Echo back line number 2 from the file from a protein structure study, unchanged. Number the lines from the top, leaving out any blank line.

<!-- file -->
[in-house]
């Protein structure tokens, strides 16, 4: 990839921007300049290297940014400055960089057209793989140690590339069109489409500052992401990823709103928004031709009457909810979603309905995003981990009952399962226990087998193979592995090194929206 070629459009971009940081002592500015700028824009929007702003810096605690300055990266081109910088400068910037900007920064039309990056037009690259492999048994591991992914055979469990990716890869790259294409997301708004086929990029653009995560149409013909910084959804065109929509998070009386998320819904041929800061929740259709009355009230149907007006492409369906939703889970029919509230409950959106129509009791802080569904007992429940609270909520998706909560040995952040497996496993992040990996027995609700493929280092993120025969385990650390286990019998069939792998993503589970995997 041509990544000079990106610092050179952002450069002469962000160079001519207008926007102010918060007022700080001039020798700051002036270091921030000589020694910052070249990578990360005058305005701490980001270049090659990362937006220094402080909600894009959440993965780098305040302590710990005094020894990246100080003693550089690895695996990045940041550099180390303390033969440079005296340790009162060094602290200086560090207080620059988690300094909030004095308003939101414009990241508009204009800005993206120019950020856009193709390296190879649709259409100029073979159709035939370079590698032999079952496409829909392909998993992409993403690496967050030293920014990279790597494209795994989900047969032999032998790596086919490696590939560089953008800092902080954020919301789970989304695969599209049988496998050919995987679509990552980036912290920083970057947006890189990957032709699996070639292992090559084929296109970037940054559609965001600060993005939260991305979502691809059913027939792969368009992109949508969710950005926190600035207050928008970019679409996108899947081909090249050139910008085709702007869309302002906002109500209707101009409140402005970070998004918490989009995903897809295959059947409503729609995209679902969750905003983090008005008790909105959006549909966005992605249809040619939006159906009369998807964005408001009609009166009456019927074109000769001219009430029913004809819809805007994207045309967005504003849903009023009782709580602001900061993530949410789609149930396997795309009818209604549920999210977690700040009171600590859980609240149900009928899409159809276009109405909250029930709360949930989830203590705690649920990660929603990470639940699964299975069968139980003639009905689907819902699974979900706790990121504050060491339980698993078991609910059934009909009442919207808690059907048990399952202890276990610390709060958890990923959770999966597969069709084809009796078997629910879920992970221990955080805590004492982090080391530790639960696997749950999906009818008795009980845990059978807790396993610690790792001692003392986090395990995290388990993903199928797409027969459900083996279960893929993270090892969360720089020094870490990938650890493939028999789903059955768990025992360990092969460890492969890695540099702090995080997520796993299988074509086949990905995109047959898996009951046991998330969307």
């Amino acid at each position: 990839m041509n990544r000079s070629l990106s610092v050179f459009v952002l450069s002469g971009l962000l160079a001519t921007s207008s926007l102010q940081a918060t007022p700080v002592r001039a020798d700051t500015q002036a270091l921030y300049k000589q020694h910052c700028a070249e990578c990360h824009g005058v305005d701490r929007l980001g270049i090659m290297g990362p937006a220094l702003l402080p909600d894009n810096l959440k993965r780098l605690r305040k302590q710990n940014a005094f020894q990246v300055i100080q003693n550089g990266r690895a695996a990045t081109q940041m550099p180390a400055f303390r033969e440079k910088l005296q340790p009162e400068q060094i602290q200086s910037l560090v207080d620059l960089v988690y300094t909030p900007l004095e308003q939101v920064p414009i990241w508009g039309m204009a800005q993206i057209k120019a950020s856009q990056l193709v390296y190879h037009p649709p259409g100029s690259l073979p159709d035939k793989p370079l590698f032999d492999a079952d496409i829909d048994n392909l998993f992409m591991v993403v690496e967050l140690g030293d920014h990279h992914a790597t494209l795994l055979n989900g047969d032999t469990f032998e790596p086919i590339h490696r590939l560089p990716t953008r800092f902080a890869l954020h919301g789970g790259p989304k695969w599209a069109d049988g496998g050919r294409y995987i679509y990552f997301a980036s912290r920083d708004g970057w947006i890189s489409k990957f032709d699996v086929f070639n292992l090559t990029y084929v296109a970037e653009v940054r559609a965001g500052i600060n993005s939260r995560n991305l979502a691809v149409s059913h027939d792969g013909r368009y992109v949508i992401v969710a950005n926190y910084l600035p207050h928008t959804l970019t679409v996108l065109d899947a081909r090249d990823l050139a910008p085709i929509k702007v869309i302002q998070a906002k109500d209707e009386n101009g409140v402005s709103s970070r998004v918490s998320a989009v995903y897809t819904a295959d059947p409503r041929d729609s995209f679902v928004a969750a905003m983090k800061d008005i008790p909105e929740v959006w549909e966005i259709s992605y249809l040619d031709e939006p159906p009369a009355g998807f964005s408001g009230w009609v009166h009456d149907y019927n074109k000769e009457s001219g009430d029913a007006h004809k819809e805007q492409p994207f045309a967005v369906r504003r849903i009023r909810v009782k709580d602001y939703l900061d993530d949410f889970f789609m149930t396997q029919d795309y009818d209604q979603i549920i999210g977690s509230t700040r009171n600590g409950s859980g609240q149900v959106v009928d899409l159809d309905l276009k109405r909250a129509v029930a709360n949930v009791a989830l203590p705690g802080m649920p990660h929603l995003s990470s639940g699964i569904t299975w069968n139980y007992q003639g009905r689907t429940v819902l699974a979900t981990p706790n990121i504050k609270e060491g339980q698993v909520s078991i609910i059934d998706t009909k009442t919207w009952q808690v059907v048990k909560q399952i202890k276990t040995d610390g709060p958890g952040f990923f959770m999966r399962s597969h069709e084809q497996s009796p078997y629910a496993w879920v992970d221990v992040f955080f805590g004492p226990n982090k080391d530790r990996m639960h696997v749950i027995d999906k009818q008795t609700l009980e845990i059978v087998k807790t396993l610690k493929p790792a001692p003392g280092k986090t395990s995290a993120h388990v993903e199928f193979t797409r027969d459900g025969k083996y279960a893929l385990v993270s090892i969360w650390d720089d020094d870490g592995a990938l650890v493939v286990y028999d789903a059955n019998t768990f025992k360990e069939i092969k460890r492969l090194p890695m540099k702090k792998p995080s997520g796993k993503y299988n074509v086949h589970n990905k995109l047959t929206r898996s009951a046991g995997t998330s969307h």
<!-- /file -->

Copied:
């Protein structure tokens, strides 16, 4: 990839921007300049290297940014400055960089057209793989140690590339069109489409500052992401990823709103928004031709009457909810979603309905995003981990009952399962226990087998193979592995090194929206 070629459009971009940081002592500015700028824009929007702003810096605690300055990266081109910088400068910037900007920064039309990056037009690259492999048994591991992914055979469990990716890869790259294409997301708004086929990029653009995560149409013909910084959804065109929509998070009386998320819904041929800061929740259709009355009230149907007006492409369906939703889970029919509230409950959106129509009791802080569904007992429940609270909520998706909560040995952040497996496993992040990996027995609700493929280092993120025969385990650390286990019998069939792998993503589970995997 041509990544000079990106610092050179952002450069002469962000160079001519207008926007102010918060007022700080001039020798700051002036270091921030000589020694910052070249990578990360005058305005701490980001270049090659990362937006220094402080909600894009959440993965780098305040302590710990005094020894990246100080003693550089690895695996990045940041550099180390303390033969440079005296340790009162060094602290200086560090207080620059988690300094909030004095308003939101414009990241508009204009800005993206120019950020856009193709390296190879649709259409100029073979159709035939370079590698032999079952496409829909392909998993992409993403690496967050030293920014990279790597494209795994989900047969032999032998790596086919490696590939560089953008800092902080954020919301789970989304695969599209049988496998050919995987679509990552980036912290920083970057947006890189990957032709699996070639292992090559084929296109970037940054559609965001600060993005939260991305979502691809059913027939792969368009992109949508969710950005926190600035207050928008970019679409996108899947081909090249050139910008085709702007869309302002906002109500209707101009409140402005970070998004918490989009995903897809295959059947409503729609995209679902969750905003983090008005008790909105959006549909966005992605249809040619939006159906009369998807964005408001009609009166009456019927074109000769001219009430029913004809819809805007994207045309967005504003849903009023009782709580602001900061993530949410789609149930396997795309009818209604549920999210977690700040009171600590859980609240149900009928899409159809276009109405909250029930709360949930989830203590705690649920990660929603990470639940699964299975069968139980003639009905689907819902699974979900706790990121504050060491339980698993078991609910059934009909009442919207808690059907048990399952202890276990610390709060958890990923959770999966597969069709084809009796078997629910879920992970221990955080805590004492982090080391530790639960696997749950999906009818008795009980845990059978807790396993610690790792001692003392986090395990995290388990993903199928797409027969459900083996279960893929993270090892969360720089020094870490990938650890493939028999789903059955768990025992360990092969460890492969890695540099702090995080997520796993299988074509086949990905995109047959898996009951046991998330969307």